Android Auto continues to work toward adding features people really need in the car. The latest update brings a few minor surface-level changes, and under the hood there are some new features that may be pretty useful, including an auto-resume feature for music (or podcasts and audiobooks), a filter to prevent group messages from becoming too distracting, and more.

What's New

Official Changelog:

  • Widescreen support for select vehicles
  • Keyboard improvements
  • New in-call UI
  • Bug fixes and other improvements

Widescreen support

If you have one of the recently released vehicles with a widescreen head unit, you can now get Android Auto to fill the display. I don't have one of these handy to test, but a post to reddit by Life_overdose includes a photo of widescreen view in operation.

Image credit: Life_overdose.

As the photo demonstrates, the virtue of widescreen support is that UI elements can be spread out to the side where they won't obstruct the screen. In this instance, a clock and audio controls are allowed to display on the extra space while Maps is in control of the primary view.

As noted in the reddit post, getting Android Auto to display in this view required opening developer settings and enabling the switch to allow 1080p resolution.

To open developer settings: Open Android Auto, switch to the About screen, and tap the title bar a few times until you are asked if developer mode should be enabled. Now you'll find a link to developer settings in the overflow menu.

Keyboard improvements

Left: v3.9. Right: v4.1.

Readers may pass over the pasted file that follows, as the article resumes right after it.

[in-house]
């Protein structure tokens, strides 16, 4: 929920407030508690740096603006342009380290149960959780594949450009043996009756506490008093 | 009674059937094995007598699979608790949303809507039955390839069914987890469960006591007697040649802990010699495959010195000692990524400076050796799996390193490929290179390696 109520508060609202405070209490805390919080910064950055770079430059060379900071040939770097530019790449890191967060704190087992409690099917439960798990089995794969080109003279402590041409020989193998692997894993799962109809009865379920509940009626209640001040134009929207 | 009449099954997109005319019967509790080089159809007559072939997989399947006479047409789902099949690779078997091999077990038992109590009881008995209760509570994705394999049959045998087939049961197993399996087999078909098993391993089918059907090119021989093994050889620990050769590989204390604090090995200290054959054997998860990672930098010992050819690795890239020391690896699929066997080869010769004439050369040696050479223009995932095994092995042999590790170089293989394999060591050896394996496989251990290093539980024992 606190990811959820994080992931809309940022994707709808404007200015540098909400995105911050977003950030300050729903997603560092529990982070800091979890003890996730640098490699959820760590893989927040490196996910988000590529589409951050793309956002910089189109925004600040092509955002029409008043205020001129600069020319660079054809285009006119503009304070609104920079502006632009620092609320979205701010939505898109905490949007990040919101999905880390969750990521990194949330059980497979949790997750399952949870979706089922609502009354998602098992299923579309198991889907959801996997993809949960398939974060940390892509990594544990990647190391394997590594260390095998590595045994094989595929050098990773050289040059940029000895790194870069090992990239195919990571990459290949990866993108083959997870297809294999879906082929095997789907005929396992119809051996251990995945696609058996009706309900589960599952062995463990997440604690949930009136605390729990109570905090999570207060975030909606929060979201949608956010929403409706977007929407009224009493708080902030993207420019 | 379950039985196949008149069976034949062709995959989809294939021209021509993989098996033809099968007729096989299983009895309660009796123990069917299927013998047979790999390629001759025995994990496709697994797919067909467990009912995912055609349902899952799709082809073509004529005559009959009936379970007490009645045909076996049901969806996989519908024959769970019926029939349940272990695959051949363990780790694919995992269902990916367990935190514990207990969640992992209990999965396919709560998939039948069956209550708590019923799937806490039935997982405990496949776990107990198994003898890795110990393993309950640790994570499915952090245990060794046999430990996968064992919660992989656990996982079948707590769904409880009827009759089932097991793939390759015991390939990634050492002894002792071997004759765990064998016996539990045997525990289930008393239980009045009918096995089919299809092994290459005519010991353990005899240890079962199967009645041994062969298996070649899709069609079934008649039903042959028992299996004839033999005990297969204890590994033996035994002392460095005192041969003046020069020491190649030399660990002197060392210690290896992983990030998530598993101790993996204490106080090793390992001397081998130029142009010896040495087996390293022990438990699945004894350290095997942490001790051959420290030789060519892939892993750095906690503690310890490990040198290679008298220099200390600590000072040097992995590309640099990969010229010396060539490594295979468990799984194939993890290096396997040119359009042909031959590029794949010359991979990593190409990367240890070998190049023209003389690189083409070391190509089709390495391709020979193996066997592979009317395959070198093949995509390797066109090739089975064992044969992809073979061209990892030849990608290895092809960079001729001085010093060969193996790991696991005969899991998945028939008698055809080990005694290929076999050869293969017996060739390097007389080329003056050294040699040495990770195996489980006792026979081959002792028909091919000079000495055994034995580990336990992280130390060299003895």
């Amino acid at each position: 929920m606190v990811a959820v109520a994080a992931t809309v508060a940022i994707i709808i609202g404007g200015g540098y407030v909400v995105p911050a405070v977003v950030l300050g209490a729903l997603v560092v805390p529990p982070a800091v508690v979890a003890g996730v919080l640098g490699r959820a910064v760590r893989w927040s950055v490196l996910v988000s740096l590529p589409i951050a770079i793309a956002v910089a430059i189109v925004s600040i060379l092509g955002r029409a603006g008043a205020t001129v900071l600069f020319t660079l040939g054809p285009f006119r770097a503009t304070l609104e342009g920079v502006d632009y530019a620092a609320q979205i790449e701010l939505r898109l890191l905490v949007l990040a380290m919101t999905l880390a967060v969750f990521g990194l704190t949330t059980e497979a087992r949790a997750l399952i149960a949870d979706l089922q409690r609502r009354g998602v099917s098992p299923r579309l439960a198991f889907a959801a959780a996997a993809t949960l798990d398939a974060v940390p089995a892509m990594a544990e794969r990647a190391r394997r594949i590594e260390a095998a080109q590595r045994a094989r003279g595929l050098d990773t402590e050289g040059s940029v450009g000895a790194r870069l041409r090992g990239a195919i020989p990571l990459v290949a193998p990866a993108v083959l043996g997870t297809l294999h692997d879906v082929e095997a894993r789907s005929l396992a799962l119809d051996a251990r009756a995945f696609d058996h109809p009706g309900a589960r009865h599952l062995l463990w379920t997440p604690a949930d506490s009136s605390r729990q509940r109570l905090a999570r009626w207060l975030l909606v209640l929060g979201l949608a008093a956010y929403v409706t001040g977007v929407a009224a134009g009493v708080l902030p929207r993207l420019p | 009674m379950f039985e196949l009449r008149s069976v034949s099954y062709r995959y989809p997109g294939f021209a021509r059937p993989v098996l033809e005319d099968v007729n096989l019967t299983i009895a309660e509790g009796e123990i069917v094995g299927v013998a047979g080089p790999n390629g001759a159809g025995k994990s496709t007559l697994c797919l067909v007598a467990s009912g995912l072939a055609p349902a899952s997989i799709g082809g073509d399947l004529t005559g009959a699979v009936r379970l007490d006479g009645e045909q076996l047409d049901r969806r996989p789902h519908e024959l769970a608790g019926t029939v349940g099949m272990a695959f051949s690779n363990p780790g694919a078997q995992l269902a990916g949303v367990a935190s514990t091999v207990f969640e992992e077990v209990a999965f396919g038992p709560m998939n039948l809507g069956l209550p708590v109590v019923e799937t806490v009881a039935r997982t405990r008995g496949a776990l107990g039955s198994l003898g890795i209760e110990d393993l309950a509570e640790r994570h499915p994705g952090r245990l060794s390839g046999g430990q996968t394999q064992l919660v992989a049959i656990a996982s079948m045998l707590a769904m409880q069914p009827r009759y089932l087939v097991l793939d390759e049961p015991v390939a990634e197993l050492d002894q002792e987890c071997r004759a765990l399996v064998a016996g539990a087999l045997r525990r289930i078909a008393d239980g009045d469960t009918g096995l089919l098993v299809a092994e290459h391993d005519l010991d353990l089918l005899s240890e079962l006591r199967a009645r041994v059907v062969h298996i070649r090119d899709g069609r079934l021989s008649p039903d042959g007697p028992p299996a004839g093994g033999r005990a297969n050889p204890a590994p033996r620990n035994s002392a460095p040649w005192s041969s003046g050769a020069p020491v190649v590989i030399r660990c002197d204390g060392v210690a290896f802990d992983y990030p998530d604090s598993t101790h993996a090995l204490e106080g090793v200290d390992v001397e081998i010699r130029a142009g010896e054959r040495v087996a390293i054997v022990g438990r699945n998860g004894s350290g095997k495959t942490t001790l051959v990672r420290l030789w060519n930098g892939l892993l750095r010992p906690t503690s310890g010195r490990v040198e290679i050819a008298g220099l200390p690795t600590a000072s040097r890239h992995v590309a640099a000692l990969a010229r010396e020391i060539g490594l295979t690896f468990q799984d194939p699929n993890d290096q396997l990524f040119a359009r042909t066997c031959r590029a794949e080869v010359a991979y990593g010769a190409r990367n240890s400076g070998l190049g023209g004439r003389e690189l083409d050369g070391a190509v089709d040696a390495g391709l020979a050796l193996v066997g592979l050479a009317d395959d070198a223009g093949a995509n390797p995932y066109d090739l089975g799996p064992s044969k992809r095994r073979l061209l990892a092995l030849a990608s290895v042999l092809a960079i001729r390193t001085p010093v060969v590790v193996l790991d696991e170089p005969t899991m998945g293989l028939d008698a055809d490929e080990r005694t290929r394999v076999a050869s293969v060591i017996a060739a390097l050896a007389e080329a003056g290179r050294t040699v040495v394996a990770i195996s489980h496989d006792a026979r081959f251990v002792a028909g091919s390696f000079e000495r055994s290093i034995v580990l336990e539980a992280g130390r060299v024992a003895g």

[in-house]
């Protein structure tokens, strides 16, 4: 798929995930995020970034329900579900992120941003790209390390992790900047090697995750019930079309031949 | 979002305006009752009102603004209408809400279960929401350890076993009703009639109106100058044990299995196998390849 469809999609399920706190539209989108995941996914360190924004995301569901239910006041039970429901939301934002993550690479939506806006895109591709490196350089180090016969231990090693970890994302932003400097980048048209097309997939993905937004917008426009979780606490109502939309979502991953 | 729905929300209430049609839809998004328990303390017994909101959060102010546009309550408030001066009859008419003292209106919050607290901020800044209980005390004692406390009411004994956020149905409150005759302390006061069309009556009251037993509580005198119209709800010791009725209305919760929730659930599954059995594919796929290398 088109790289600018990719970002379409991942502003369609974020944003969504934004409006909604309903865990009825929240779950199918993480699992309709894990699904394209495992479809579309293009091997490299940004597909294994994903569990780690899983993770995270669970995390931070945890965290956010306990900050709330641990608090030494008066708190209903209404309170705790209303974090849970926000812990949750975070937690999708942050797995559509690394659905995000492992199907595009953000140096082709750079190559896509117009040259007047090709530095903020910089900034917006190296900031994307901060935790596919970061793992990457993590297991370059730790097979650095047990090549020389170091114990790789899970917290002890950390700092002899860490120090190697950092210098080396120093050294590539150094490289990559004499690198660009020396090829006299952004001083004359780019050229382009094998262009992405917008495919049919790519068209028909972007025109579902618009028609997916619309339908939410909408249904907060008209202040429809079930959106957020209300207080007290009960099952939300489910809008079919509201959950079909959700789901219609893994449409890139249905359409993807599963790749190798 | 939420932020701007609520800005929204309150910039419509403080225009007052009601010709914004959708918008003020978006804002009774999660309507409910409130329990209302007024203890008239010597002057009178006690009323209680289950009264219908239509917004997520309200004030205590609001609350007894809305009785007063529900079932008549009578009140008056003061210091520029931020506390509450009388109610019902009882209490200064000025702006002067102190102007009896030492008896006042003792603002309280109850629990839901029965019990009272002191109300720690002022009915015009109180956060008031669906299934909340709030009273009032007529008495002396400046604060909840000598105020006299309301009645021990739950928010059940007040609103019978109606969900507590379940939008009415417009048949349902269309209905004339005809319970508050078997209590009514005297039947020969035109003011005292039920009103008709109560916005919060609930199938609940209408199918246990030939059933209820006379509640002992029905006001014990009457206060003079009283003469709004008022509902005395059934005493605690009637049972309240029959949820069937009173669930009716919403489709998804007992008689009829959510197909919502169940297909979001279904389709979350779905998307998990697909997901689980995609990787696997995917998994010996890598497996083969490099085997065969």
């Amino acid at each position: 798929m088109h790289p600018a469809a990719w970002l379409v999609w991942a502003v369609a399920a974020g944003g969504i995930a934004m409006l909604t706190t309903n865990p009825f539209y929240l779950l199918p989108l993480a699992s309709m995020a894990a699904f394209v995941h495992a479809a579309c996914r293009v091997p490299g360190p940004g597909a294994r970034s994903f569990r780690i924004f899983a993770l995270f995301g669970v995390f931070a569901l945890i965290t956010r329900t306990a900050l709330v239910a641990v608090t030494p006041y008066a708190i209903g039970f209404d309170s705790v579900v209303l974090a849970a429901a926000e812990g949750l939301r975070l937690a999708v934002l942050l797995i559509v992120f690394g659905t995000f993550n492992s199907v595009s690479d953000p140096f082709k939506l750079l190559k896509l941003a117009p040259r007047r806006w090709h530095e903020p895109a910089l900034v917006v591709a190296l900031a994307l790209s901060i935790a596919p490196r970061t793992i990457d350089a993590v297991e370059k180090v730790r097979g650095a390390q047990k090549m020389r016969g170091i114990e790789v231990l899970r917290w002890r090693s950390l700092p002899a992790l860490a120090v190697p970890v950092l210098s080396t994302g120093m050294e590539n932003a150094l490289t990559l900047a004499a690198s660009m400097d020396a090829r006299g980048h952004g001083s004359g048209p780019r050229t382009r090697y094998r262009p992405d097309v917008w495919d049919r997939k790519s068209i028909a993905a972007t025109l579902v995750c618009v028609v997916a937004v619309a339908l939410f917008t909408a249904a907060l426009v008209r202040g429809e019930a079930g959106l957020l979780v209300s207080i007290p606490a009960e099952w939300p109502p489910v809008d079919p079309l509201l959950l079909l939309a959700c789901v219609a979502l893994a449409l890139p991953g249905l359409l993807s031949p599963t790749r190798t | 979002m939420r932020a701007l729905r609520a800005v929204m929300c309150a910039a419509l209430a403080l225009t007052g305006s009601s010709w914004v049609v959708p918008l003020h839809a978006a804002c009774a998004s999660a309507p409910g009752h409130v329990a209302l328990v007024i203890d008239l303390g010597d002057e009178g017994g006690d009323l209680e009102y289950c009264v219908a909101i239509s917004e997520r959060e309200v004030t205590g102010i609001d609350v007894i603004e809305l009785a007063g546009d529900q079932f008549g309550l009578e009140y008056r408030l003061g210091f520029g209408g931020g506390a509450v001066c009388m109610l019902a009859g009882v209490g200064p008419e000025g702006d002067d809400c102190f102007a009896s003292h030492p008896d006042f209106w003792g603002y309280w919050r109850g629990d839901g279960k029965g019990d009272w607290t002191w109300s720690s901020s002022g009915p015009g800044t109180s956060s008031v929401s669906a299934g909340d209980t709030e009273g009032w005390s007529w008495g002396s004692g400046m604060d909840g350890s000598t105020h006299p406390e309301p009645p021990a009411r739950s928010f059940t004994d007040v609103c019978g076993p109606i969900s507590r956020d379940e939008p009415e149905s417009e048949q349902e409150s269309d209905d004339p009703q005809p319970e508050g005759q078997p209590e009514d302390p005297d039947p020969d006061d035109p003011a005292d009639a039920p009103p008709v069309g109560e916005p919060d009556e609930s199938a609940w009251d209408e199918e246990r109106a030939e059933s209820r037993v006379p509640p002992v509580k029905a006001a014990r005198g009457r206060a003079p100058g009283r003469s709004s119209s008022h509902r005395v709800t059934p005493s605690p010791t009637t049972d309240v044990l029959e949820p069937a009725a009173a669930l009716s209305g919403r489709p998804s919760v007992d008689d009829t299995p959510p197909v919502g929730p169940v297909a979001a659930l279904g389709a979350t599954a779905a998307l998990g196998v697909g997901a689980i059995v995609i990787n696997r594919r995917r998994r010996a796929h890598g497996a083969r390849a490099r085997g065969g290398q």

If you look close, there are a couple layout changes and some revised icons. The older layout included a shift key on both sides of the keyboard, which probably wasn't very useful in a car, and placed the backspace button at the top right, just below the button that opens a keyboard on the phone. The latest version removes the shift key from the right side and the backspace button has been moved down to take its place.

As for icon changes, it's basically just the two buttons on the bottom left for caps lock and hiding the keyboard. There is also a size adjustment to the button at the top right for opening a keyboard on the phone.

I tried pretty hard to find any functional improvements, but I can't say that that anything else jumped out at me. The changes appear to be pretty minimal, and entirely cosmetic, so they'll probably go unnoticed by most people.

New Call UI

Left: v3.9. Right: v4.1.

The new call UI seems to be much the same story as the keyboard improvements. There's no sign of functional changes, but as you can see, the content screen has been tweaked to have a moderately different look.

Call data is now aligned to the left side of the screen with a round profile image floating to the right. This differs from the old version where the call data was centered and the profile image was used as a background, but was heavily tinted and obstructed by interface elements, almost to the point that it wasn't very recognizable.